We all have things that we’re afraid of, from the mundane (spiders) to the profound (spiders). Tessa Fontaine’s greatest fear was losing her mother — and after suffering a series of debilitating strokes, this was imminently becoming a reality. Despite her precarious health, Fontaine’s mom decided to defer a dream no longer and tour Italy with her husband — a courageous, if not medically advised, adventure. It was also just the cue her daughter needed to cross off a bucket list item of her own: Join the circus. Like any other job, a certain skill set is required, one that Fontaine (not so convincingly) espoused. But she was a quick study, and over the course of a season with the World of Wonders, the last touring sideshow in America, she learned to eat fire, charm snakes, become a human flashlight, and...lose her head. Here, Fontaine describes how an unexpected hiccup in that act almost made her lose her sh**. And in her memoir, The Electric Woman, she talks about how facing your fears, whatever they may be, will serve you well under the Big Top--and in life.
I hear buzzing. It is the unmistakable drone of a bee, close, inches from my face and echoing in this wooden box I have just stuck my head inside, this wooden box in which we are both now trapped. The bee must have been resting on the wall when I stuck my big dumb head in here, and now I am an enemy who has just taken up half the space of this world. I catch a glimpse of it from the corner of my eye, and my heart clenches. Not just a bee. It’s a yellowjacket.
I’m a sideshow performer—fire-eater, snake charmer, electric woman, and more, and every thirty minutes, I lose my head. The curtain parts and there I am, arms flailing like a hungry zombie, seated in a big wooden chair, my body in a hospital gown, my legs kicking so the audience knows I’m real even though I have no head at all. I am Miss Olga Hess, the Headless Woman. I’m a medical mystery. Appearing to rise out of my chest like an IV holder is a metal pole with rope lights that dangle down like blood. That’s what the audience sees. What the audience cannot see is the small wooden box with mirrors on the outside, inside of which is my head and today, right now, this yellowjacket.
It is too late for me to slide my body back out of the chair and hope the yellowjacket leaves because I can hear the final thwacks of the throwing knives landing around the woman standing against the board. I’m up. The yellowjacket swoops near my forehead and I let out a silent shriek. My music cue begins, a piano tune that sounds like the intro to a detective show. The talker introduces my act: Miss Olga Hess was in a terrible car accident, her body flying one way and her head the other, never to be found, and so the only thing I can do is stay. The yellowjacket dive-bombs my ear. I flinch, squeeze my eyes shut. I can hear the talker approaching. The yellowjacket flies alongside my neck. I can feel its wind, its stinger sharpening inside its body as it prepares to stab me. The talker pulls back the black velvet curtains surrounding my small stage and reveals me, the headless wonder, alive, the strangest of them all.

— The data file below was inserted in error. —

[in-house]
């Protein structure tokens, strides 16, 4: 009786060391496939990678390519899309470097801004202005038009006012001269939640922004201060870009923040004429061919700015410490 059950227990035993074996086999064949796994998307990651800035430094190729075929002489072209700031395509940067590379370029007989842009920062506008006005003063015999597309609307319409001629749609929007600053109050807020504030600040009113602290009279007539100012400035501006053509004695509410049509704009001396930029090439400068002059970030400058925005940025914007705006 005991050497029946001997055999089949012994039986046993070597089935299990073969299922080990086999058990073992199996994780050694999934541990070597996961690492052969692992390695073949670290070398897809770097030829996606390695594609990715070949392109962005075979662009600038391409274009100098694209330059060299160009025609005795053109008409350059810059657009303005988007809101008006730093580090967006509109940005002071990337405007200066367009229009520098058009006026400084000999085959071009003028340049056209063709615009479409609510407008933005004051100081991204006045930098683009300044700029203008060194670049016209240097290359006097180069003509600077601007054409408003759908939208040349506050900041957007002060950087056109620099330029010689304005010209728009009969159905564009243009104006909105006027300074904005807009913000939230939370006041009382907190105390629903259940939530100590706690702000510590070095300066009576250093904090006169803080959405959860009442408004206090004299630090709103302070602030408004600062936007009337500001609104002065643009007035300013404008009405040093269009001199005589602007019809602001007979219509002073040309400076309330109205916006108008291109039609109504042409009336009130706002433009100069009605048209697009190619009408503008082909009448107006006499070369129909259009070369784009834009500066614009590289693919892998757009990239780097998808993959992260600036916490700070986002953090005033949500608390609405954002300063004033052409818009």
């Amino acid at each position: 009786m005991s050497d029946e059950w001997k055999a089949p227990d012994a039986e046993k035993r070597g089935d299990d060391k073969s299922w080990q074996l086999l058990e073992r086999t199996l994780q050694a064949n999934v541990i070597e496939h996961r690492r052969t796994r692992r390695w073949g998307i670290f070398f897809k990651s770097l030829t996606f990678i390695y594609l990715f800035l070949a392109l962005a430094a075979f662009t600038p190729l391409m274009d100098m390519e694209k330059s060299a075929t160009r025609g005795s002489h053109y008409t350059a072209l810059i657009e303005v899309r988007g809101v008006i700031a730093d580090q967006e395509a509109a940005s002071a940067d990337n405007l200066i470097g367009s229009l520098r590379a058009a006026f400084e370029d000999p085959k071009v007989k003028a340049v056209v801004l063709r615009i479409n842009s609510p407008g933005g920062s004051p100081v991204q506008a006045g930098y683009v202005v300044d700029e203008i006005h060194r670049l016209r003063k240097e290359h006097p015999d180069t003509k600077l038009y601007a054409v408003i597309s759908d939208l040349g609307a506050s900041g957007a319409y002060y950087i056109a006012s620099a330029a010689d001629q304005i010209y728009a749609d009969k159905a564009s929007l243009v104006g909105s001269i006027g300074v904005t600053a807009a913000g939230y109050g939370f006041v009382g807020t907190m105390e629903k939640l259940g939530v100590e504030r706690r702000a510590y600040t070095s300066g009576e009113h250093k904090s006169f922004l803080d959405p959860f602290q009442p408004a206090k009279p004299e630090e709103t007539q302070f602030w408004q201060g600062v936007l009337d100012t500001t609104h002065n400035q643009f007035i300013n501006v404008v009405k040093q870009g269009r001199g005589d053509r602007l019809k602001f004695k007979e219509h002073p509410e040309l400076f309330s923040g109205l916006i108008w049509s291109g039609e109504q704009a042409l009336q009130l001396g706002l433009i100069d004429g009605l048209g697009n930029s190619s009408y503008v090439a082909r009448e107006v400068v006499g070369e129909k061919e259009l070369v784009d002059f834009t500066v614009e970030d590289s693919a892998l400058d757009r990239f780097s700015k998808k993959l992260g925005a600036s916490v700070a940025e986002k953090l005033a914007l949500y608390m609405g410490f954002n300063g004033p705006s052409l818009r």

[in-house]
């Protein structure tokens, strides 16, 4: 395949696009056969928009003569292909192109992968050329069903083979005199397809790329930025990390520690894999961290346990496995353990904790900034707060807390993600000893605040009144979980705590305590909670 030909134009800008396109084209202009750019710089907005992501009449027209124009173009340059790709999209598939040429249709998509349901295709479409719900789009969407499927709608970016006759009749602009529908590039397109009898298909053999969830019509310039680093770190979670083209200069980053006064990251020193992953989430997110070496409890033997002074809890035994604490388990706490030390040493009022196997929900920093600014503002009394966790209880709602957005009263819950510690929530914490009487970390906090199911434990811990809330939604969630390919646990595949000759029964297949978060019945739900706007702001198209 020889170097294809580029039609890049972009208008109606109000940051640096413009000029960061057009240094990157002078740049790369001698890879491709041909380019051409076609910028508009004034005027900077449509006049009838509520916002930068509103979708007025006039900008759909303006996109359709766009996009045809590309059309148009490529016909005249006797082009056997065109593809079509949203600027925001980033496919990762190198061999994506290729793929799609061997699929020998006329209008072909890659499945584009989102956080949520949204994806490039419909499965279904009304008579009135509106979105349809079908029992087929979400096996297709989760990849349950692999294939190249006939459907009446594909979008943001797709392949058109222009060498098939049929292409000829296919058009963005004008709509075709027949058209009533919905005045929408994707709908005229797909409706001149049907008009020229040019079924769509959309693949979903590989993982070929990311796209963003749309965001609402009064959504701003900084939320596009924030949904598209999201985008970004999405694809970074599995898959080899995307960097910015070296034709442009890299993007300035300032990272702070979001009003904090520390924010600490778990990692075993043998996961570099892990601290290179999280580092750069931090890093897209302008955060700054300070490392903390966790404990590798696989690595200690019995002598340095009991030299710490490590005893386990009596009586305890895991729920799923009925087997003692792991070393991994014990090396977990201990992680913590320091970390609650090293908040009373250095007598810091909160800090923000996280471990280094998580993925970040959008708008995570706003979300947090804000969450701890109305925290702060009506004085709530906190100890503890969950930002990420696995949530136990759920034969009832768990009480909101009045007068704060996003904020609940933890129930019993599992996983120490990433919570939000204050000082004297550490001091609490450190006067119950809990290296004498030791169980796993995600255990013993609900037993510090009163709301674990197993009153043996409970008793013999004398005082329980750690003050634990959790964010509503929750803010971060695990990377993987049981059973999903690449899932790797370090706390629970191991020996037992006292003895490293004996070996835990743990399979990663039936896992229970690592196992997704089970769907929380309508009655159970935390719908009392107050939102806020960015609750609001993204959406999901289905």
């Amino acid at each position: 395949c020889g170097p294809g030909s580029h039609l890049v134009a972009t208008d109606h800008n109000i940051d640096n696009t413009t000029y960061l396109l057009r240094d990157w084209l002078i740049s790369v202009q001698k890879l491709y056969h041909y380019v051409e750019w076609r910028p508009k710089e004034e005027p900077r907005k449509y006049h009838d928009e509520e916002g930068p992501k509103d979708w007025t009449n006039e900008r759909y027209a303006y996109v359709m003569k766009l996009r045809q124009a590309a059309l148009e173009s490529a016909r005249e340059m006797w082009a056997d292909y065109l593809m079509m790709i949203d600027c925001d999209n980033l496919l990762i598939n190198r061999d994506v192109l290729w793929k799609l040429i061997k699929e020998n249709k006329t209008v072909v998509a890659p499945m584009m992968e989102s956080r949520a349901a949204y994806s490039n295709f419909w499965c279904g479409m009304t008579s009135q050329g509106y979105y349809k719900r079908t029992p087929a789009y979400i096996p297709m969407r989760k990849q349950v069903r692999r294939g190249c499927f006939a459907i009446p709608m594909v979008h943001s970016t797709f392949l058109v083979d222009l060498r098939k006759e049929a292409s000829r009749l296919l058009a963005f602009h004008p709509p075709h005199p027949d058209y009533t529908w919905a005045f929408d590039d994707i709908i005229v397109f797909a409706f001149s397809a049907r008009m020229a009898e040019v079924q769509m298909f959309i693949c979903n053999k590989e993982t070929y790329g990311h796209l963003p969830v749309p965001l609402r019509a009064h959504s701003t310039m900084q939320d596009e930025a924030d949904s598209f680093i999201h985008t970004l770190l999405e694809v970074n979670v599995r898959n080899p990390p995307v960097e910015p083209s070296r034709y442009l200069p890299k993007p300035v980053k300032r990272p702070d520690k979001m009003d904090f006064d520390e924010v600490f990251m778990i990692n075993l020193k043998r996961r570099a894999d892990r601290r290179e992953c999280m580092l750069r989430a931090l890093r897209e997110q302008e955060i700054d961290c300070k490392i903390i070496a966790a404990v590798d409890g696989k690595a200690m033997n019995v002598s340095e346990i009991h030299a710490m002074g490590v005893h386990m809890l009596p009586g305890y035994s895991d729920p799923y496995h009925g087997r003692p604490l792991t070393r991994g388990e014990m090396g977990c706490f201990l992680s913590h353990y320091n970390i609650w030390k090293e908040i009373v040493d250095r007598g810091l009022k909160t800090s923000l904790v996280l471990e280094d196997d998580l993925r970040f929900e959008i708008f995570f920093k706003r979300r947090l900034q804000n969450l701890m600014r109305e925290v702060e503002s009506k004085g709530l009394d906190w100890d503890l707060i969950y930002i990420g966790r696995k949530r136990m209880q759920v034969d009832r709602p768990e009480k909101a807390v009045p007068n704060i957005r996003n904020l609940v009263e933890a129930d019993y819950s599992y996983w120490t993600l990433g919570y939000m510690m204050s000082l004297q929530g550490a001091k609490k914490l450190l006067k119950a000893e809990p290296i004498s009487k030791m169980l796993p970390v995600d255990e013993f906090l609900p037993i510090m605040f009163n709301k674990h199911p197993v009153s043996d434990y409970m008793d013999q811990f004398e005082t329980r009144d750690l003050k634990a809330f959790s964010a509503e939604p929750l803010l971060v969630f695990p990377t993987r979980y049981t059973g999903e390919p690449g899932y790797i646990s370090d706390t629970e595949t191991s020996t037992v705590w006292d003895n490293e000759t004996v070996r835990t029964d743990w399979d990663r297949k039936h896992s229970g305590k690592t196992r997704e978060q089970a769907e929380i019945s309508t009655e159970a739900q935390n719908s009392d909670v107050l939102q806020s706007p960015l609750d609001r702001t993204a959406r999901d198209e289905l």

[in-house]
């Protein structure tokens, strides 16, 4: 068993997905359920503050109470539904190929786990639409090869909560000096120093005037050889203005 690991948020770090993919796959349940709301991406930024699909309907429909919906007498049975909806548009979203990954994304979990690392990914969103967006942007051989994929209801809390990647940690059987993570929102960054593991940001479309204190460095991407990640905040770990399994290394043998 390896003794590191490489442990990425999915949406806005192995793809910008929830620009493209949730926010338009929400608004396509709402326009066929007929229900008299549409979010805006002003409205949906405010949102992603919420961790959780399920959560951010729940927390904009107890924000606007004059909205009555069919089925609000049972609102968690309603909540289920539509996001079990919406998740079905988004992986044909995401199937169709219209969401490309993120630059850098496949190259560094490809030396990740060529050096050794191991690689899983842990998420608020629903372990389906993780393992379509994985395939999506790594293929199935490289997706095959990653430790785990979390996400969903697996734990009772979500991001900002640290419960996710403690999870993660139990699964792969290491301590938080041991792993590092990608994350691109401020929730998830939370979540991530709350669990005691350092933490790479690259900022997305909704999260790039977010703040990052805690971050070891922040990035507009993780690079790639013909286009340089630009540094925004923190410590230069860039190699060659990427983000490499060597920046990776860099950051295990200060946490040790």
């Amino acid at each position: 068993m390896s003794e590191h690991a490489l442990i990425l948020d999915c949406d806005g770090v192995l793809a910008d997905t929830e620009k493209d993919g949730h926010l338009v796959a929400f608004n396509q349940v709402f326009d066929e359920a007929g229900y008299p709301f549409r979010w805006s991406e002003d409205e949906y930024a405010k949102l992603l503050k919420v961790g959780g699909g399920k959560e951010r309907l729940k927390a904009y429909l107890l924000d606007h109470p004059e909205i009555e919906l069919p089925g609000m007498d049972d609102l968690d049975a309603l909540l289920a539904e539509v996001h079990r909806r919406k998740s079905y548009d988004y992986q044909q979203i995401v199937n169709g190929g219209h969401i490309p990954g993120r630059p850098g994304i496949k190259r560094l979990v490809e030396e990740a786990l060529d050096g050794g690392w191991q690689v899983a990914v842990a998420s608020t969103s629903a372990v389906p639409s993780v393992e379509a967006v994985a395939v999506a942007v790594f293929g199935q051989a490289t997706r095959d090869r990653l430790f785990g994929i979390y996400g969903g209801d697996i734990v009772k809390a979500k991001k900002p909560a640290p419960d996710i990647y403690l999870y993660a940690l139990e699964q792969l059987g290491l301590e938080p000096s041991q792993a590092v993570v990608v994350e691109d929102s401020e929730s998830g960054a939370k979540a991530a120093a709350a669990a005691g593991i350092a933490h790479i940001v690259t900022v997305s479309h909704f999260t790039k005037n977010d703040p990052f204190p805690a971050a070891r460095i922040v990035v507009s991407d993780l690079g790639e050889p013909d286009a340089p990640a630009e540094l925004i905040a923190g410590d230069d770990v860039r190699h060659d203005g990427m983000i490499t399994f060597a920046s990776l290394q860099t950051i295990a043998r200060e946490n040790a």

Where is the yellowjacket? The buzz grows louder and then a little softer, a panicked zigzag as it tries to point itself home but finds the edge of the box, my face. I am holding my breath. Tears are rolling out the corners of my eyes. Can the yellowjacket sense that if it escapes the box, leaves the circus tent and reaches the chain link fence corralling the carnival, a tree with billows of white flowers will feed him as the world tries to propagate itself? Does he feel the nectar calling him out of here, and does he know all he has to do is land on the petal, step with his tiny legs onto the pollen, then make his way home to the queen, to his army of brothers? Does he know how much he’s needed elsewhere? And what will he do when, any moment now, he finds my human face, smelling like canned tuna and the big salty drops of sweat dripping down my skin because it is a September mid-afternoon in Kansas on black asphalt in a heat wave?
I reach my arms into the air in front of me to show the audience I am alive, and this time, because I desperately want to escape this box, my arms thrash, my muscles clench, my tendons quiver with extra passion. This is the performance of a lifetime. I imagine the yellowjacket stabbing my eyelid, biting my jugular. But I cannot move. I will not break the illusion. If I jerk away from the pole or spasm in fear, the audience will see my chest separate from the metal, the shadow of my shoulders; they’ll know who I am when I am whole. I’m a box-jumper, a woman who runs between illusions—spider woman, four-legged woman, sometimes-devoted daughter—and squeezes her body into boxes so that she might amaze the audience. I am part of a long tradition of women who have lost parts of themselves. I can be whole only when nobody is looking at me.
* This piece was originally published on May 15